Blom, Hans-Olof
    et al.
    Uppsala University, Disciplinary Domain of Science and Technology, Technology, Department of Engineering Sciences, Solid State Electronics.
    Berg, Sören
    Larsson, T
    Mass flow limitations in reactive sputtering1985In: Thin Solid Films, ISSN 0040-6090, E-ISSN 1879-2731, Vol. 130, 307-313 p.Article in journal (Refereed)
  • 15.
    Blom, Hans-Olof
    et al.
    Uppsala University, Disciplinary Domain of Science and Technology, Technology, Department of Engineering Sciences, Solid State Electronics.
    Norström, H
    Östling, m
    Nygren, S
    Buchta, R
    Petersson, CS
    A comparative study of the diffusion barrier properties for TiN and ZrN1984In: Thin Solid Films, ISSN 0040-6090, E-ISSN 1879-2731Article in journal (Refereed)
  • 16.
    Boettger, P. H. M.
    et al.
    Laboratory of Crystallography, Department of Materials, ETH Zürich, Zürich, Switzerland.
    Lewin, Erik
    Laboratory of Nanoscale Materials Science, Empa, Dübendorf, Switzerland.
    Patscheider, J.
    Laboratory of Nanoscale Materials Science, Empa, Dübendorf, Switzerland.
    Shklover, V.
    Laboratory of Crystallography, Department of Materials, ETH Zürich, Zürich, Switzerland.
    Cahill, D. G.
    Department of Materials Science and Engineering, University of Illinois, Urbana, USA.
    Ghisleni, R.
    Laboratory for Mechanics of Materials and Nanostructures, Empa, Thun, Switzerland.
    Sobiech, M.
    Oerlikon Balzers Coating AG, Balzers, Liechtenstein.
    Thermal conductivity of hard oxynitride coatings2013In: Thin Solid Films, ISSN 0040-6090, E-ISSN 1879-2731, Vol. 549, 232-238 p.Article in journal (Refereed)
  • 17. Borges, J.
    et al.
    Kubart, Tomas
    Uppsala University, Disciplinary Domain of Science and Technology, Technology, Department of Engineering Sciences, Solid State Electronics.
    Kumar, S.
    Uppsala University, Disciplinary Domain of Science and Technology, Technology, Department of Engineering Sciences, Solid State Electronics.
    Leifer, Klaus
    Uppsala University, Disciplinary Domain of Science and Technology, Technology, Department of Engineering Sciences, Solid State Electronics.
    Rodrigues, M. S.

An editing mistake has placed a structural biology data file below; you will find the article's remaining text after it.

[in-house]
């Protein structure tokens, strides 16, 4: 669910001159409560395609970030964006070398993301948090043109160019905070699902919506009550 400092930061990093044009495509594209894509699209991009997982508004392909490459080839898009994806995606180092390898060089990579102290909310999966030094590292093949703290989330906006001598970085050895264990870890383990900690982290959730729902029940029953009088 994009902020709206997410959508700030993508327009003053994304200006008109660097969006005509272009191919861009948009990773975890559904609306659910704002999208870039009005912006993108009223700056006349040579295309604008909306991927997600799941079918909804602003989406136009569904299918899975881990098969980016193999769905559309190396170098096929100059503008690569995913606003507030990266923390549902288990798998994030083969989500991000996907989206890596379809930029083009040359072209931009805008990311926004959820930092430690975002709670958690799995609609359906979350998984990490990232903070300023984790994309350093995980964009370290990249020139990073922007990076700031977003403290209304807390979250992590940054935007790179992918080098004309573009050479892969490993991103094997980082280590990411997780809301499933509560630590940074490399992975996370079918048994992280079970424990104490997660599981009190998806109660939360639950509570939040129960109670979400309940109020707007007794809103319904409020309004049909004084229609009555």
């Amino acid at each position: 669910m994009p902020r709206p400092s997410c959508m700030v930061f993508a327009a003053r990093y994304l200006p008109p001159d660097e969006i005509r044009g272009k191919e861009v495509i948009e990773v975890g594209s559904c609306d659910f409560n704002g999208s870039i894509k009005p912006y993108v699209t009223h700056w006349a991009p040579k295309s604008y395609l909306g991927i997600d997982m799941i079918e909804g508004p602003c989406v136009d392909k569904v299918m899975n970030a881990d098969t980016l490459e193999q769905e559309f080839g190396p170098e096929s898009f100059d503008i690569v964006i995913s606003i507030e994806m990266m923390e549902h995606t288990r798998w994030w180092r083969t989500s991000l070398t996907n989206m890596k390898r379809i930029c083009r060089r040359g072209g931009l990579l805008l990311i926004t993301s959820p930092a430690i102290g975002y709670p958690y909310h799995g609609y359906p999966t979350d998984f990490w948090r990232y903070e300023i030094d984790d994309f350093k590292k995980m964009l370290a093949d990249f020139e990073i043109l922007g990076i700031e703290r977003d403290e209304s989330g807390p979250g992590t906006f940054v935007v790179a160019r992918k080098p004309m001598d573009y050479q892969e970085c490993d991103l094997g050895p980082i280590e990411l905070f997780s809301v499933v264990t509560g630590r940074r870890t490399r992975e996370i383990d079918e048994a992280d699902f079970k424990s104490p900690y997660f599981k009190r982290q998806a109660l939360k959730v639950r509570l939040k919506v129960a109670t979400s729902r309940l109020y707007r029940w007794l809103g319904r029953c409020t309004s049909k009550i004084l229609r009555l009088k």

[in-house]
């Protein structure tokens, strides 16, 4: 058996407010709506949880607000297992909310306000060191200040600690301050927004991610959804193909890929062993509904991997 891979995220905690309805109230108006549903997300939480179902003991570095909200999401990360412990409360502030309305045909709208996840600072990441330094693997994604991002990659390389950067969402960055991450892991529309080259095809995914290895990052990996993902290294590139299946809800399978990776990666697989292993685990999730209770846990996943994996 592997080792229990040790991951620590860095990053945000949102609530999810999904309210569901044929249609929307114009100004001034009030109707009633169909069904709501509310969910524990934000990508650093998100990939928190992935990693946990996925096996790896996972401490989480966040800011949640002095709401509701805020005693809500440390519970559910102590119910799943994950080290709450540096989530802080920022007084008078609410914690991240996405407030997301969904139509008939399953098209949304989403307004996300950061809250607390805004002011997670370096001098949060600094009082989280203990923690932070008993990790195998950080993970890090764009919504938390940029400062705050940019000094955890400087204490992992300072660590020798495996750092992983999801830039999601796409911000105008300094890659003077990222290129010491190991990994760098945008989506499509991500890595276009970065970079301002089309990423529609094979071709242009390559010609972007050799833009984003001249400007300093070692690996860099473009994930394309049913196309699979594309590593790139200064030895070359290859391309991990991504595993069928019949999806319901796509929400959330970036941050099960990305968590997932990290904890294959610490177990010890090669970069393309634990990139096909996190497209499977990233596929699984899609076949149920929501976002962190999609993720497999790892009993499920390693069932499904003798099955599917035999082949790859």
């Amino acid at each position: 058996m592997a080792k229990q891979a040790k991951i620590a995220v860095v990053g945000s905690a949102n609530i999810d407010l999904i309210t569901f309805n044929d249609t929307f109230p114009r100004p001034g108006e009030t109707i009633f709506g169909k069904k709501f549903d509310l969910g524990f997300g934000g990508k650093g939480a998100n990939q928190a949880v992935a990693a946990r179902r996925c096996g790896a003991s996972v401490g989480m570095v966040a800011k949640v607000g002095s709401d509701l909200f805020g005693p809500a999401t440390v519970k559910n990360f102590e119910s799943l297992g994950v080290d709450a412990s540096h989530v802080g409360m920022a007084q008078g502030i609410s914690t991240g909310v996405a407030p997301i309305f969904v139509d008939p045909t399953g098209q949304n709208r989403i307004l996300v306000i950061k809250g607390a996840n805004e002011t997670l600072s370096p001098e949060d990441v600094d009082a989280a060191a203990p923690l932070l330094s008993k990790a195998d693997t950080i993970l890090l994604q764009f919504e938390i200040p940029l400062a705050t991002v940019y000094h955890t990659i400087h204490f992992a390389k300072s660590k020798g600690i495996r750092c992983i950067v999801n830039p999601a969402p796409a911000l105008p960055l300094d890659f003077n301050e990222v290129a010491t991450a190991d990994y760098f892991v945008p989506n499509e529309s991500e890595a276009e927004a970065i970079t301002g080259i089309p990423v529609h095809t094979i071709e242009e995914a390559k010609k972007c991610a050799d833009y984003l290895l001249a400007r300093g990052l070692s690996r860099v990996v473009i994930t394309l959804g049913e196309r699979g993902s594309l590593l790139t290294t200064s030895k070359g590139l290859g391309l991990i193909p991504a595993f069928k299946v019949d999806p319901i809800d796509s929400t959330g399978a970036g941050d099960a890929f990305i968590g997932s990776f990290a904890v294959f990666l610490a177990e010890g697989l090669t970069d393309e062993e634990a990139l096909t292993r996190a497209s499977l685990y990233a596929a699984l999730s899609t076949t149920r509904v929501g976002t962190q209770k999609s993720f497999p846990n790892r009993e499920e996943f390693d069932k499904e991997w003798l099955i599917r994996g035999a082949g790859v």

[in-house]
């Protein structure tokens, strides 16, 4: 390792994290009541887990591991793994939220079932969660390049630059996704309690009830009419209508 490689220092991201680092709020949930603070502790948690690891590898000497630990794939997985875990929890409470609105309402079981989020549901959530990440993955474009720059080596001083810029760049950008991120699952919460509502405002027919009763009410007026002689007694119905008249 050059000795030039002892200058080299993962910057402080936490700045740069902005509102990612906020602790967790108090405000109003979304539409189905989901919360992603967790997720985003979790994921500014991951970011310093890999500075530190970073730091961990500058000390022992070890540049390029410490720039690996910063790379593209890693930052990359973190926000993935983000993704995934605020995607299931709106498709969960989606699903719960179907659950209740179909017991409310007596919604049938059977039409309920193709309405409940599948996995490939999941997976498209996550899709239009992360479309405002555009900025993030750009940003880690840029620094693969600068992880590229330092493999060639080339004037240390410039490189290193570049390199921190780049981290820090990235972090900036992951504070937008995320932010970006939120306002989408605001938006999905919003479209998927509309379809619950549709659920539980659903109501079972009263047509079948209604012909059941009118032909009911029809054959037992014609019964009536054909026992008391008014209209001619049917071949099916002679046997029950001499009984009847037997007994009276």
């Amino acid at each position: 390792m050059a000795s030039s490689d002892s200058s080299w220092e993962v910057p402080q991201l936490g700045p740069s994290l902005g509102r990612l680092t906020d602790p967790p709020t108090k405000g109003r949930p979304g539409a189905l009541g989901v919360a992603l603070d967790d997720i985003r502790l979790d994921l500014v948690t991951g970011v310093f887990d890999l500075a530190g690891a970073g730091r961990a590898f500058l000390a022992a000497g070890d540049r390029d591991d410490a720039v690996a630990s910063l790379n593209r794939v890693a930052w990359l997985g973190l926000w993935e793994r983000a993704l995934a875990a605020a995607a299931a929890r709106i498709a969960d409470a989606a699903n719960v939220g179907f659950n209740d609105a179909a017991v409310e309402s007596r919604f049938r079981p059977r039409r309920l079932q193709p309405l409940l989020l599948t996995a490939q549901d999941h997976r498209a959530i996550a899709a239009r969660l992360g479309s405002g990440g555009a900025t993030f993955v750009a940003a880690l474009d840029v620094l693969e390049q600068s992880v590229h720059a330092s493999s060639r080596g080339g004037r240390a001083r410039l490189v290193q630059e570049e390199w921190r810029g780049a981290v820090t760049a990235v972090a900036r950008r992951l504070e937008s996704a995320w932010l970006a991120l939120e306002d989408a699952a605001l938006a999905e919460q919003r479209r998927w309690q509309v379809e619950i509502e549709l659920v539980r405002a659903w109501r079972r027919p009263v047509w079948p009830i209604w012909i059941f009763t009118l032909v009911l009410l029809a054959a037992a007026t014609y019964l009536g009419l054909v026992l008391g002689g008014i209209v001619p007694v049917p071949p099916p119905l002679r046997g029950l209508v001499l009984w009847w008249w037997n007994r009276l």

Duarte, N.
    Martins, B.
    Dias, J. P.
    Cavaleiro, A.
    Vaz, F.
    Microstructural evolution of Au/TiO2 nanocomposite films: The influence of Au concentration and thermal annealing2015In: Thin Solid Films, ISSN 0040-6090, E-ISSN 1879-2731, Vol. 580, 77-88 p.Article in journal (Refereed)
    Abstract [en]

    Nanocomposite thin films consisting of a dielectric matrix, such as titanium oxide (TiO2), with embedded gold (Au) nanoparticles were prepared and will be analysed and discussed in detail in the present work. The evolution of morphological and structural features was studied for a wide range of Au concentrations and for annealing treatments in air, for temperatures ranging from 200 to 800 degrees C. Major findings revealed that for low Au atomic concentrations (at.%), there are only traces of clustering, and just for relatively high annealing temperatures, T >= 500 degrees C. Furthermore, the number of Au nanoparticles is extremely low, even for the highest annealing temperature, T = 800 degrees C. It is noteworthy that the TiO2 matrix also crystallizes in the anatase phase for annealing temperatures above 300 degrees C. For intermediate Au contents (5 at.% <= C-Au <= 15 at.%), the formation of gold nanoclusters was much more evident, beginning at lower annealing temperatures (T >= 200 degrees C) with sizes ranging from 2 to 25 nm as the temperature increased. A change in the matrix crystallization from anatase to rutile was also observed in this intermediate range of compositions. For the highest Au concentrations (>20 at.%), the films tended to form relatively larger clusters, with sizes above 20 nm (for T >= 400 degrees C). It is demonstrated that the structural and morphological characteristics of the films are strongly affected by the annealing temperature, as well as by the particular amounts, size and distribution of the Au nanoparticles dispersed in the TiO2 matrix.

  • 18.
    Borges, J.
    et al.
    Czech Tech Univ, Fac Elect Engn, Dept Control Engn, Tech 2, CR-16635 Prague 6, Czech Republic..
    Rodrigues, M. S.
    Univ Minho, Ctr Fis, P-4710057 Braga, Portugal.;Inst Pedro Nunes, Lab Ensaios Desgaste & Mat, P-3030199 Coimbra, Portugal..
    Kubart, Tomas
    Uppsala University, Disciplinary Domain of Science and Technology, Technology, Department of Engineering Sciences, Solid State Electronics.
    Kumar, S.
    Uppsala University, Disciplinary Domain of Science and Technology, Technology, Department of Engineering Sciences, Solid State Electronics.
    Leifer, Klaus
    Uppsala University, Disciplinary Domain of Science and Technology, Technology, Department of Engineering Sciences, Applied Materials Sciences.
    Evaristo, M.
    Univ Coimbra, Dept Mech Engn, SEG CEMUC, P-3030788 Coimbra, Portugal..
    Cavaleiro, A.
    Univ Coimbra, Dept Mech Engn, SEG CEMUC, P-3030788 Coimbra, Portugal..
    Apreutesei, M.
    INSA Lyon, MATEIS Lab, F-69621 Villeurbanne, France..
    Pereira, R. M. S.
    Univ Minho, Ctr Fis, P-4710057 Braga, Portugal.;Univ Minho, Ctr Matemat, Braga, Portugal..
    Vasilevskiy, M. I.
    Univ Minho, Ctr Fis, P-4710057 Braga, Portugal..
    Polcar, T.
    Czech Tech Univ, Fac Elect Engn, Dept Control Engn, Tech 2, CR-16635 Prague 6, Czech Republic.;Univ Southampton, Natl Ctr Adv Tribol Southampton nCATS, Southampton SO17 1BJ, Hants, England..
    Vaz, F.
    Univ Minho, Ctr Fis, P-4710057 Braga, Portugal..
    Thin films composed of gold nanoparticles dispersed in a dielectric matrix: The influence of the host matrix on the optical and mechanical responses2015In: Thin Solid Films, ISSN 0040-6090, E-ISSN 1879-2731, Vol. 596, 8-17 p.Article in journal (Refereed)
    Abstract [en]